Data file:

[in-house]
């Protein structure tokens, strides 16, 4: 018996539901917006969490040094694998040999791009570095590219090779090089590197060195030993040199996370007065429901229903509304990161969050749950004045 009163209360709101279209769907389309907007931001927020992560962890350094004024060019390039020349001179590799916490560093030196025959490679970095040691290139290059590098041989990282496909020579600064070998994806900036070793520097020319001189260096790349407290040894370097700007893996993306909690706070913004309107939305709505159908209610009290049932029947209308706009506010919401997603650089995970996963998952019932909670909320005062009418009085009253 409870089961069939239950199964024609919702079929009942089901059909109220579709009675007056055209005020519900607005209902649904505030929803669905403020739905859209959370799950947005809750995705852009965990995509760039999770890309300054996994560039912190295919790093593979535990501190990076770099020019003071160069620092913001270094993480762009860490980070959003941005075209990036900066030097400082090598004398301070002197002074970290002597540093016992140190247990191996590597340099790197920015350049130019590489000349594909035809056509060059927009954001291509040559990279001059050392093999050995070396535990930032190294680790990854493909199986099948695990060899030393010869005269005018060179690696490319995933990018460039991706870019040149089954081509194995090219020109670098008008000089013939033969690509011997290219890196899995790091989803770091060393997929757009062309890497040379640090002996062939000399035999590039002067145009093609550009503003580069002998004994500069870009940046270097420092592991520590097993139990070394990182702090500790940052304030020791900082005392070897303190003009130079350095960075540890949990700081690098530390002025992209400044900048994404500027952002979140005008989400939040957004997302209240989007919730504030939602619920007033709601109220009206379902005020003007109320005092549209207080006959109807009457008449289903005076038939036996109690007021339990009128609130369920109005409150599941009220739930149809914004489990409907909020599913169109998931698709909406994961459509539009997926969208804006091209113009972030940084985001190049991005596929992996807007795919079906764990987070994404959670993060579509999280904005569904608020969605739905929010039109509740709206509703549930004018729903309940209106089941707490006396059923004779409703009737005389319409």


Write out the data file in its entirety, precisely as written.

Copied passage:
[in-house]
């Protein structure tokens, strides 16, 4: 018996539901917006969490040094694998040999791009570095590219090779090089590197060195030993040199996370007065429901229903509304990161969050749950004045 009163209360709101279209769907389309907007931001927020992560962890350094004024060019390039020349001179590799916490560093030196025959490679970095040691290139290059590098041989990282496909020579600064070998994806900036070793520097020319001189260096790349407290040894370097700007893996993306909690706070913004309107939305709505159908209610009290049932029947209308706009506010919401997603650089995970996963998952019932909670909320005062009418009085009253 409870089961069939239950199964024609919702079929009942089901059909109220579709009675007056055209005020519900607005209902649904505030929803669905403020739905859209959370799950947005809750995705852009965990995509760039999770890309300054996994560039912190295919790093593979535990501190990076770099020019003071160069620092913001270094993480762009860490980070959003941005075209990036900066030097400082090598004398301070002197002074970290002597540093016992140190247990191996590597340099790197920015350049130019590489000349594909035809056509060059927009954001291509040559990279001059050392093999050995070396535990930032190294680790990854493909199986099948695990060899030393010869005269005018060179690696490319995933990018460039991706870019040149089954081509194995090219020109670098008008000089013939033969690509011997290219890196899995790091989803770091060393997929757009062309890497040379640090002996062939000399035999590039002067145009093609550009503003580069002998004994500069870009940046270097420092592991520590097993139990070394990182702090500790940052304030020791900082005392070897303190003009130079350095960075540890949990700081690098530390002025992209400044900048994404500027952002979140005008989400939040957004997302209240989007919730504030939602619920007033709601109220009206379902005020003007109320005092549209207080006959109807009457008449289903005076038939036996109690007021339990009128609130369920109005409150599941009220739930149809914004489990409907909020599913169109998931698709909406994961459509539009997926969208804006091209113009972030940084985001190049991005596929992996807007795919079906764990987070994404959670993060579509999280904005569904608020969605739905929010039109509740709206509703549930004018729903309940209106089941707490006396059923004779409703009737005389319409």